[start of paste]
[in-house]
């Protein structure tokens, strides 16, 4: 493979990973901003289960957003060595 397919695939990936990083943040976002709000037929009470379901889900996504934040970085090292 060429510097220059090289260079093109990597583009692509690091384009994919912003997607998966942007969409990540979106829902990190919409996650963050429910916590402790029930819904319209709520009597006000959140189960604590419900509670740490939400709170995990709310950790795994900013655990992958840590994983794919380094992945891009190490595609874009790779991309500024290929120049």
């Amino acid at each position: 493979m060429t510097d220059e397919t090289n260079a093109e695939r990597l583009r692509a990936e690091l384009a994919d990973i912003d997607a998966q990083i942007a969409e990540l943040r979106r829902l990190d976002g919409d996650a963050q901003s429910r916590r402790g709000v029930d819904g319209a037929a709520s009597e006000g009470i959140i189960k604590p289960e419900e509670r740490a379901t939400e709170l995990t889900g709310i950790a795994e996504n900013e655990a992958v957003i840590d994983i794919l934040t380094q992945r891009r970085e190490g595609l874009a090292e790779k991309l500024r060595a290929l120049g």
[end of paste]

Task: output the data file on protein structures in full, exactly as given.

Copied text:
[in-house]
């Protein structure tokens, strides 16, 4: 493979990973901003289960957003060595 397919695939990936990083943040976002709000037929009470379901889900996504934040970085090292 060429510097220059090289260079093109990597583009692509690091384009994919912003997607998966942007969409990540979106829902990190919409996650963050429910916590402790029930819904319209709520009597006000959140189960604590419900509670740490939400709170995990709310950790795994900013655990992958840590994983794919380094992945891009190490595609874009790779991309500024290929120049």
């Amino acid at each position: 493979m060429t510097d220059e397919t090289n260079a093109e695939r990597l583009r692509a990936e690091l384009a994919d990973i912003d997607a998966q990083i942007a969409e990540l943040r979106r829902l990190d976002g919409d996650a963050q901003s429910r916590r402790g709000v029930d819904g319209a037929a709520s009597e006000g009470i959140i189960k604590p289960e419900e509670r740490a379901t939400e709170l995990t889900g709310i950790a795994e996504n900013e655990a992958v957003i840590d994983i794919l934040t380094q992945r891009r970085e190490g595609l874009a090292e790779k991309l500024r060595a290929l120049g």